May 4, 2012 § Leave a comment
The issue of race and ethnicity in predominantly homogeneous societies is an issue that has come up in my political science class, Politics of East Asia, time and time again. Korea and Japan both heavily subscribe to the “one blood” idea–that they are a people of one race, descended from a union between godly/otherworldly beings way back when. (I would argue that this is something China wants to do but has not succeeded in doing to the extent Korea and Japan have, given that China is home to over 13 distinct ethnic groups [not including Koreans living there] while Korea is home to Koreans and a small population of Chinese and Japan is home to the Japanese and a minority of Koreans and Chinese.)
As the number of mixed-race marriages increases, however, Korea is now having to adjust to the presence of “multiethnic families (다문화 가족, or 다가족)” and figure out how to integrate them into society. (More on the challenges facing multiethnic families and their children here, here and here.) Yet there are many obstacles, one of which being Korea’s historical and present xenophobia and exclusivity. More on this issue from Korea Joongang Daily, “Giving Up On Xenophobia“:
Thousands of nonnative Koreans now live among us because of interracial marriages, jobs or for education purposes, yet Korea’s understanding and tolerance of other ethnic groups remain far below the global standard. In a survey on acceptability of a multiethnic society by the Ministry of Gender Equality and Family, which was conducted on 2,500 people aged 19 to 74 nationwide, only 36 percent was positive about changes that make our society more diverse in terms of race, religion and culture.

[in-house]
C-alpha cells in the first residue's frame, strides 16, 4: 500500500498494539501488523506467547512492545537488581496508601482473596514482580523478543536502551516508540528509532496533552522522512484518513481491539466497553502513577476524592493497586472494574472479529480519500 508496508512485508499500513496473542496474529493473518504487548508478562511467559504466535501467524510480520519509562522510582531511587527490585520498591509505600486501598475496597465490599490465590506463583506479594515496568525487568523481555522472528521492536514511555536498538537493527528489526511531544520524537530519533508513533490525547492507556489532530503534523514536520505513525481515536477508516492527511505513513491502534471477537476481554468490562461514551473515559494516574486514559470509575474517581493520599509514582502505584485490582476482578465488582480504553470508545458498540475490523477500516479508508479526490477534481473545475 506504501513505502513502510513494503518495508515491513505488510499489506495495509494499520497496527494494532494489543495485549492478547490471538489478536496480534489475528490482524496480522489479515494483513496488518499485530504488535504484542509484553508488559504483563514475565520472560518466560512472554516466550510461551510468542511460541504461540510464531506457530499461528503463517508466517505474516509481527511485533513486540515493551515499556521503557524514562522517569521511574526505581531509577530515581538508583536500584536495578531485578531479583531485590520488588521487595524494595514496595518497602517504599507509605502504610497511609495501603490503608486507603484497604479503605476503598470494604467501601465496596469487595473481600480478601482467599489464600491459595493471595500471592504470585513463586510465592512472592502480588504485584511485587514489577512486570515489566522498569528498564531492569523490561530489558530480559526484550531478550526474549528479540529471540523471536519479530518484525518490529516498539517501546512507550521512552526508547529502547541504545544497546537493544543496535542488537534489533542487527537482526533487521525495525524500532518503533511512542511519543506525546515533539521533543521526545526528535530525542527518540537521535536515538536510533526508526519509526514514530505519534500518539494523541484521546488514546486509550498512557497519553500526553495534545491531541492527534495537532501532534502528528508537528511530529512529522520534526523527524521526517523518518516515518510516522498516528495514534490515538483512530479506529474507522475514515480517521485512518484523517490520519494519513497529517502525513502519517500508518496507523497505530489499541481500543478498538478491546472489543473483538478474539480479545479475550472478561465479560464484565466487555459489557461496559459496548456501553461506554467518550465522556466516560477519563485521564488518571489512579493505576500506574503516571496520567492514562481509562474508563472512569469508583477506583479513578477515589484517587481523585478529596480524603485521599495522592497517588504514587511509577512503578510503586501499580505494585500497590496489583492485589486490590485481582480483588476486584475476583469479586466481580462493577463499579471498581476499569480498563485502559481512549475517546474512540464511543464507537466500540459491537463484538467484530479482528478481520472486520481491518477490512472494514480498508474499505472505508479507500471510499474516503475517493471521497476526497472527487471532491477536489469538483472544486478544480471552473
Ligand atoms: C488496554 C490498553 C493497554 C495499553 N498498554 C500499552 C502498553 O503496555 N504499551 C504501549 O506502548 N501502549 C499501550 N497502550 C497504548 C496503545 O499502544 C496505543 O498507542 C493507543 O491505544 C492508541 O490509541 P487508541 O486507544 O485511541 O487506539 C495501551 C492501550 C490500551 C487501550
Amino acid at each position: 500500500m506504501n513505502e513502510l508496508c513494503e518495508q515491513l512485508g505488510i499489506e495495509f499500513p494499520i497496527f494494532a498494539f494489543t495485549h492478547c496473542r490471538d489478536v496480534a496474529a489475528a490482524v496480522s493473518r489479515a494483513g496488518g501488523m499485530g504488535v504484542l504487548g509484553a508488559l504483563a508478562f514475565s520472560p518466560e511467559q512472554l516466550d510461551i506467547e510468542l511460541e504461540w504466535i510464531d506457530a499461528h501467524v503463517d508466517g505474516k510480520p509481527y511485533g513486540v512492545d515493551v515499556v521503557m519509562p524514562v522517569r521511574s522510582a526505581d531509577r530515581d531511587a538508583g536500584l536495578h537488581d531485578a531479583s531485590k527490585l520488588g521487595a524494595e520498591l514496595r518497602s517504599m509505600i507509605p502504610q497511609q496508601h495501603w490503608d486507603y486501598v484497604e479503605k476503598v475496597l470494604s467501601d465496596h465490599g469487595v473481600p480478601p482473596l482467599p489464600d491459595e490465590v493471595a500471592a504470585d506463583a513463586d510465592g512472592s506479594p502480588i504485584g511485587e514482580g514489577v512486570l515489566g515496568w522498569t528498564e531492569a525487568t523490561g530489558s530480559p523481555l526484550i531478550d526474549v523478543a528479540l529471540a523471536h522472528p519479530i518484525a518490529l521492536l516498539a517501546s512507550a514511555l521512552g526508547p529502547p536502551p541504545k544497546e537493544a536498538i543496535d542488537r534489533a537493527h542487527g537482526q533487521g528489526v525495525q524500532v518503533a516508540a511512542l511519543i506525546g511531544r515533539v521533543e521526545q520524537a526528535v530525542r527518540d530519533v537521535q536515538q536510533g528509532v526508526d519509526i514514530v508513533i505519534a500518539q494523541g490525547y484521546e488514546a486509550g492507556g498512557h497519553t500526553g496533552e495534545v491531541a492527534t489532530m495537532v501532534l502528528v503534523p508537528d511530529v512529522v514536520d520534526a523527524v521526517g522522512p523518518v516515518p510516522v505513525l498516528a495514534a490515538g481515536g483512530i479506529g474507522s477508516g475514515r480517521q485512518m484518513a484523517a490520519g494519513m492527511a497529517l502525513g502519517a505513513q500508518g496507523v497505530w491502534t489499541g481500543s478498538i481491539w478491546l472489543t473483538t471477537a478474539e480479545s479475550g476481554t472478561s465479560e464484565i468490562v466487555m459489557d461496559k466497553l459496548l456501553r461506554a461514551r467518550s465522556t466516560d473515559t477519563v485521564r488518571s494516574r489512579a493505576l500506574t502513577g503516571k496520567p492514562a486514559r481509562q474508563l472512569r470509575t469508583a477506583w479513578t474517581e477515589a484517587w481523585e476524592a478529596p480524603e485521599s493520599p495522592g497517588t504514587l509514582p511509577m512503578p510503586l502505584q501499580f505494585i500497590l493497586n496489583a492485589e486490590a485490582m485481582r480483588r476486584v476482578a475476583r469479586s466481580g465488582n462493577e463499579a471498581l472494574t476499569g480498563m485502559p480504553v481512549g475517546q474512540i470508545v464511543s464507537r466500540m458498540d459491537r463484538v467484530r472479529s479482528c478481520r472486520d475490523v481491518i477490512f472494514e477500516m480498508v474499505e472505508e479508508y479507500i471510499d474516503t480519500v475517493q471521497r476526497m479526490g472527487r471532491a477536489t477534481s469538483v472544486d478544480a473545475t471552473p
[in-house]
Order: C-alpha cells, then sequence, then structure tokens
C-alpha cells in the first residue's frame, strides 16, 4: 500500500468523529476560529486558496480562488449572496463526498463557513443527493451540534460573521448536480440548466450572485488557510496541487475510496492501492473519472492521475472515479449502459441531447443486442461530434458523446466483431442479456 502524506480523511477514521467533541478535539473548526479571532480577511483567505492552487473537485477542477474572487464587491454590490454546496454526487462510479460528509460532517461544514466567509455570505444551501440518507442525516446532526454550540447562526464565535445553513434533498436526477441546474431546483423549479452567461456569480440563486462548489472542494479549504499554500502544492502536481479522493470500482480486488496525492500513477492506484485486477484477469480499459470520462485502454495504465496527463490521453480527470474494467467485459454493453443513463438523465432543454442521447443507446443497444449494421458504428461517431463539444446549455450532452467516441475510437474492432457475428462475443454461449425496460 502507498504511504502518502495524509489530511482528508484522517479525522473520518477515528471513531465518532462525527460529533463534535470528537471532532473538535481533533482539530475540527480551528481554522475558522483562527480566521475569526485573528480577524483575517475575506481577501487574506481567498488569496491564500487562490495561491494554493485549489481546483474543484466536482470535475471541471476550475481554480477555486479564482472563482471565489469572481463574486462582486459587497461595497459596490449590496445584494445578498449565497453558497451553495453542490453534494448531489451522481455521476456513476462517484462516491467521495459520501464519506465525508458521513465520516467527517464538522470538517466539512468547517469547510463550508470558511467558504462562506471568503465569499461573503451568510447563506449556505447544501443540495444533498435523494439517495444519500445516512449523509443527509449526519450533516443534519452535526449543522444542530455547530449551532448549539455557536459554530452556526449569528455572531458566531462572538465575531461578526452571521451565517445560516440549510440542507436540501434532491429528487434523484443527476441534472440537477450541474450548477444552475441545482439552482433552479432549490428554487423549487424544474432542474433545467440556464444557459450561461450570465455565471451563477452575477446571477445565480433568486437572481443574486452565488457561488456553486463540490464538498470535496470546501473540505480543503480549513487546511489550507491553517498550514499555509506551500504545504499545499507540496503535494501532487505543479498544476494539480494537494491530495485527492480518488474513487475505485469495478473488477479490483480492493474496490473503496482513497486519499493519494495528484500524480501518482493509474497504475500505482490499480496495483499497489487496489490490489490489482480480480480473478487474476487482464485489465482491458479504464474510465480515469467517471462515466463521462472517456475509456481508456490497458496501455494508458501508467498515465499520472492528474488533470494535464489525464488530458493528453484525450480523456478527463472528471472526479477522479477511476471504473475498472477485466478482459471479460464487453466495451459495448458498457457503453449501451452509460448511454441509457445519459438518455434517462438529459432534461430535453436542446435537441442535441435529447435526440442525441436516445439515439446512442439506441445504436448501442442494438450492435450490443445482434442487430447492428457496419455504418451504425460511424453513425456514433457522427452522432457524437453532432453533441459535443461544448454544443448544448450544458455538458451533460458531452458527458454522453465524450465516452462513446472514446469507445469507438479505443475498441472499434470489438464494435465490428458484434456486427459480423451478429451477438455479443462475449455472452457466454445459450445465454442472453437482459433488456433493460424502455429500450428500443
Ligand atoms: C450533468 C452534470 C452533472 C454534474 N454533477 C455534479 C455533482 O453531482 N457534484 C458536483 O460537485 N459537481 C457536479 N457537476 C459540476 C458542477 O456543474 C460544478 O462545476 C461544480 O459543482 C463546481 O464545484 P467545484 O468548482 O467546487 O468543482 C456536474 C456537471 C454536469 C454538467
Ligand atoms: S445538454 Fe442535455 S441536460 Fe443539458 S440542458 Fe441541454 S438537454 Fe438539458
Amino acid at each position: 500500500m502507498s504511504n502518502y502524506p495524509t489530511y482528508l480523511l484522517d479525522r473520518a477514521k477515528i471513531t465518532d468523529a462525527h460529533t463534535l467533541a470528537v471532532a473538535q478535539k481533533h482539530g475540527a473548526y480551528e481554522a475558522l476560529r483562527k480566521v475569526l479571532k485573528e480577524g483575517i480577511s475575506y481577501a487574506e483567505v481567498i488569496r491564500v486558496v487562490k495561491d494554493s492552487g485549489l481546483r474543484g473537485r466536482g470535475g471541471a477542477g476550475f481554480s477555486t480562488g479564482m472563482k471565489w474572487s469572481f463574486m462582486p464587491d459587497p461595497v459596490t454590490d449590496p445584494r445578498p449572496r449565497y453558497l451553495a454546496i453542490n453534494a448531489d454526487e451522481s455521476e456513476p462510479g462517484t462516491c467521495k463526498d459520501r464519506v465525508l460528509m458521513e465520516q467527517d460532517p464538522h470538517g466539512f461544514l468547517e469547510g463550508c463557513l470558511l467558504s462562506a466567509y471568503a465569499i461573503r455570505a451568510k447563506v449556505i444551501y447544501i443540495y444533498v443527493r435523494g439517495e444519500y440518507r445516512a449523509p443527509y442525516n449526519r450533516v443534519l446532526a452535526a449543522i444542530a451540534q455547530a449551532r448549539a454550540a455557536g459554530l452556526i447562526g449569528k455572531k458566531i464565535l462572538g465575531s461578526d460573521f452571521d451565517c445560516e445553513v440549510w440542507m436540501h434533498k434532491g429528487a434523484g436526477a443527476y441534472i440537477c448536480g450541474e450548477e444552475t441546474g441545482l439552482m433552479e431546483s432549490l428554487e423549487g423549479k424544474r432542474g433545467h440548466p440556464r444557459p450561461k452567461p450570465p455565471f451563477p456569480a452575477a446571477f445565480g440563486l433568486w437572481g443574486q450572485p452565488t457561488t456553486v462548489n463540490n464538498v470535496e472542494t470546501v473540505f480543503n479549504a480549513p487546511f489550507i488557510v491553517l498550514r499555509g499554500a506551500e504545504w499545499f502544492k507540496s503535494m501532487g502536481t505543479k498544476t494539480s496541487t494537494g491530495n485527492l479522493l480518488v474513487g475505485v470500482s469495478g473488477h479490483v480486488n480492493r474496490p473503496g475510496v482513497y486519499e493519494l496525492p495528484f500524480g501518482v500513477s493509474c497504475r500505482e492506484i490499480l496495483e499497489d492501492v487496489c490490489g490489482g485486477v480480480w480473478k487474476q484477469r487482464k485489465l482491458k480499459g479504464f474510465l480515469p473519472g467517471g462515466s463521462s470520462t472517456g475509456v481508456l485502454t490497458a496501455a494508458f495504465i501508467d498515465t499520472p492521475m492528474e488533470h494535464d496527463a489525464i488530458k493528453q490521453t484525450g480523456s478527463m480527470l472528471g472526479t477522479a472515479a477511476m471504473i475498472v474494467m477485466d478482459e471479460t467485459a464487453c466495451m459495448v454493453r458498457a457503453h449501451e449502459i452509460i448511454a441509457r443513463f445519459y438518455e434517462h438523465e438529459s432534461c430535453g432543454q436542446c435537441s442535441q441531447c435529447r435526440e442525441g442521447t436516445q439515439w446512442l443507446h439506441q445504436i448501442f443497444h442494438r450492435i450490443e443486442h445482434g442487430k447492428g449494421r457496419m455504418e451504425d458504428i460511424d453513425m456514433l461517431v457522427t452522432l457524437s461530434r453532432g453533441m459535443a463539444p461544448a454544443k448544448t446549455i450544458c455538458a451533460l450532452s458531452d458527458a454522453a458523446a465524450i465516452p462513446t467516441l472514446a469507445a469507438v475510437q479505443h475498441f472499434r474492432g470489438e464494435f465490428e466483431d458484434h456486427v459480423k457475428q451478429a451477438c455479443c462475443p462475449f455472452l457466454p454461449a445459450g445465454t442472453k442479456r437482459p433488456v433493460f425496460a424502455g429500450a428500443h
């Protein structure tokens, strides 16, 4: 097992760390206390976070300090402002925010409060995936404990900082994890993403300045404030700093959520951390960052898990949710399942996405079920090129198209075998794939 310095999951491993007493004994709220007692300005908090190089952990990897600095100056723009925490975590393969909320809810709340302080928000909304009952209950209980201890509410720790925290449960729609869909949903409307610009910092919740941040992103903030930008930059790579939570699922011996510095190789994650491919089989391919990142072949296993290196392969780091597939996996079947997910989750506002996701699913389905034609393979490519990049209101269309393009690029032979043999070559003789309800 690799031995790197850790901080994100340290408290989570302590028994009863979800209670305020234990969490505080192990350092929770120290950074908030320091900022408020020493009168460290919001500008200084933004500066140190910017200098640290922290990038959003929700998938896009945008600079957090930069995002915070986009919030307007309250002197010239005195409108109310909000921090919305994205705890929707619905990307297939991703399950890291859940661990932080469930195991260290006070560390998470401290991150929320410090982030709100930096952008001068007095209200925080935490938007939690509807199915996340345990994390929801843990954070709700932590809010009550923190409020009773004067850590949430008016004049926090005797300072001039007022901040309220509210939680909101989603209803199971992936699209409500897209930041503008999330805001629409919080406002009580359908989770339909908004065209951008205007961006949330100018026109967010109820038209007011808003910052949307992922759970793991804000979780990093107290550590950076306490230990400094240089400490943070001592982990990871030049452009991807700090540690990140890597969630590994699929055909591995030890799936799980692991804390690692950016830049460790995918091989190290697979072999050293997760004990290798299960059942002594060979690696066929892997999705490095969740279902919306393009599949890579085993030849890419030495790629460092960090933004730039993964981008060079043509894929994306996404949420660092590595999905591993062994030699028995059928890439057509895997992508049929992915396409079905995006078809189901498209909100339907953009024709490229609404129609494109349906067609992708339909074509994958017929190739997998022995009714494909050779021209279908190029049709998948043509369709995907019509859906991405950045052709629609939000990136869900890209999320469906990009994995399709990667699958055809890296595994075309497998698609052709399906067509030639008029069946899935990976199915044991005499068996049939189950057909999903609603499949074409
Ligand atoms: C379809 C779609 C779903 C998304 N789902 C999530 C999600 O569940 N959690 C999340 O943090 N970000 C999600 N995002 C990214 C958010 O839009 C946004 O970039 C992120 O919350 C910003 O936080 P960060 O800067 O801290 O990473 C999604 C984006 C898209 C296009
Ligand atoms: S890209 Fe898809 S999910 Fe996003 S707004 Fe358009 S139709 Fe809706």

That’s less than half the average 74 percent approval rate in 18 European countries. The results of the survey suggest that many immigrants from different cultural backgrounds could be suffering from various forms of discrimination and prejudice in Korea due to their skin color or mother tongue.
Our evolution toward a multiethnic society is inevitable. We must remake our laws in various fields to support a society that accepts differences. We also should welcome foreign talents to raise our international competitiveness. We feel proud of the success stories of ethnic Koreans overseas even though they are no longer Korean citizens. We should encourage foreign residents to be successful members of our society.